Home » Apologies for everything » Reverting to the mean

Reverting to the mean

So, random political gargoyles on all sides of the octagon are spewing Claret-flecked yellow luncheon bile once more at poor Mr Cameron, who has pledged yet again to preserve the few minuscule benefits attached to growing old in Thatcher’s Britain, should he get elected in May.

One such neo-liberal, crypto-fascist Labour turdstrangler was interviewed just now, who recommends that benefits for the over-65s – I refer to extravagances like bus passes, a free eye test every two years and a generous £200 allowance towards the extra cost of heating our mansions in the wintertime – must be means-tested, to save the sixth wealthiest nation from bankruptcy.

I wonder, has he ever been means-tested? Does he in fact know anything of which his spastic  colon speaks? Has he, dare I ask, ever actually worked? For a living?

I don’t mean spending two weeks in the summer hols gaining work ‘experience’ in Daddy’s office. I don’t mean mincing about fetching trays of skinny lattes from Starbucks as an intern in some fashionable London baboon enclosure. I don’t mean spending a couple of years running around after a junior minister as a Parliamentary wank-rag.

I do mean building stuff, fixing things, growing food, saving lives, killing foreigners and/or clearing up shit, probably on minimum wage and without the prospect of a post-ministerial sinecure fixing Government contracts for dodgy Chinese businessmen ‘below the radar’ for five grand a day, plus a big fat occupational pension.

Has he, in short, ever spent two hours on the phone to call-sponges in Carlisle, being hauled maybe five times by different departments through the same bum-numbing 25-page form, delving into every minute detail of his fully accountable existence and those of his partner or spouse, his children and anyone else who might be living at the same address, who could be wrung-out for a bit of extra money – how many rooms/floors does the address have, and how many rooms are there on each floor, and are the rooms in the middle of the house or at the sides, and who is in occupation of the rooms, and when, and has he checked yet for pennies down the back of the sofa?

Thence to spend seven weeks or more sending off further pointless printed ‘evidence’ each week of financial items he has already ‘told us about’, together with years’ worth of bank statements offering ‘proof’ of the amounts and the dates of the month on which they are received? And are the dates the same each month or different, and are the amounts the same or different, and will the amounts and dates be the same or different in the future? And can he prove it?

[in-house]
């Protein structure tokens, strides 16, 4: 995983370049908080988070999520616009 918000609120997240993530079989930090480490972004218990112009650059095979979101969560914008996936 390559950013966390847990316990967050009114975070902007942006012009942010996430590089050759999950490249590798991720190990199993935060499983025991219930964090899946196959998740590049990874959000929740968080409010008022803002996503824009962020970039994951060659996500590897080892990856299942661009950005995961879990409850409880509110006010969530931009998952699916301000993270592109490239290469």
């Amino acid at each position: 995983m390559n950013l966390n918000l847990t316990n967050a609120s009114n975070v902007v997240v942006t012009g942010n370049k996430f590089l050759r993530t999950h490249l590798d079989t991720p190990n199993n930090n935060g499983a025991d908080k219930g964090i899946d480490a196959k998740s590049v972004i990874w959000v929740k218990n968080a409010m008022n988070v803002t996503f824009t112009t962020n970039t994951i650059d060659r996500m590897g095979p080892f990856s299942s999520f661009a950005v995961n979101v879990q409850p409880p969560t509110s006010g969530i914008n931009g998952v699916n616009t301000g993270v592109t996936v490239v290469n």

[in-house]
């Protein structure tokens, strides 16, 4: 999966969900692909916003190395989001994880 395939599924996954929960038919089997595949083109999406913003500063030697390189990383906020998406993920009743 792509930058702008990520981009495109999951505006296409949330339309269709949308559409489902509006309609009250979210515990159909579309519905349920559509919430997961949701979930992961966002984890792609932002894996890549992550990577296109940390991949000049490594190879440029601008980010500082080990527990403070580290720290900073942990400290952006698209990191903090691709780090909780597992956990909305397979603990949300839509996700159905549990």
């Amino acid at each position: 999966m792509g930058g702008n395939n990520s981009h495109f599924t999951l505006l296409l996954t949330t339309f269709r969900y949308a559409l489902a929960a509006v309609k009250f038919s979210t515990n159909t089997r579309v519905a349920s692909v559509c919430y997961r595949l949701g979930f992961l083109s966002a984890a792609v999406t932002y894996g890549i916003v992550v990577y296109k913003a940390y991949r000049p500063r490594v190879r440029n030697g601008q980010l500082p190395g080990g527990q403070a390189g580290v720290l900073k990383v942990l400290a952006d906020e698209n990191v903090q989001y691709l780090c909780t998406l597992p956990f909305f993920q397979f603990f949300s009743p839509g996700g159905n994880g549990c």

And then to have the proofs he has submitted, originals of contracts stating clearly that the tiny annuity income he receives is fixed in perpetuity (by statute, so no need to ask) thrown back at him because the dates of the perfectly valid contracts are out of date, according to some arbitrary but unstated dateline dreamed-up by some faceless desk-donkey, tasked with grabbing-back anything?

And then to be told in the space of a single letter that he is entitled to receive the benefit, only he is no longer entitled to the benefit as the qualifying date has passed and he must go through the whole process over again, even if the applicant’s circumstances have not changed?

Believe me, that can happen. Somebody made that rule. Yes, they did.

Let’s look at it another way.

Most older people I know (principally, me) contribute massively to the economy, even past retirement age. They pay tax on any income over £10,000 – the State Pension if awarded in full to a male over 65 is only a couple of pounds shy of that figure.

They visit places and buy stuff to keep them going in retirement, like expensive guitars and purple hair rinse, which is why the marketing monkeys have christened them ‘Silver Surfers’.

They are, many of them, actively engaged in the Third Sector, charity work which delivers the vital social services local authorities can no longer afford on the public purse. And many provide valuable caring services at home with no reward.

The point about bus passes is that they get us out of our cars and onto public transport, creating a public financial benefit through helping to keep the transport system going, reducing traffic with its huge social costs, getting us out of our houses and into the shopping centres.

The point about regular eye tests is that if we have not been persuaded to abandon our cars, we are safer drivers; and are less likely to present the NHS at a late stage with cataracts and age-related macular degeneration, requiring expensive surgery and drugs.

The point about the heating allowance is that it provides a very modest grant of additional pension money with which to buy Christmas presents for our grandchildren. (We will already have paid our extortionate heating bills out of our regular pensions and have nothing left to celebrate with.)

Seriously, winter kills an estimated 38 thousand additional people each year, most of them elderly. If adding a couple of hundred pounds to the annual (taxable) pension in a lump sum at a critical time of year can help to keep hospital beds free for emergency cases, it is saving public money.

And the point about keeping us on the move and relatively comfortable and in touch with the world and the life of the mind is that we remain healthier for longer; less prone to dementia (unless we are constantly being means-tested, at which juncture I go ape).

And the point about keeping us happy is that we vote in greater numbers and more Conservatively than the average van-driver who believes that Nigel Farage is an actual human, and the point about pensions is that we’ve paid for them all our working lives, so fuck you.

I rest my case.


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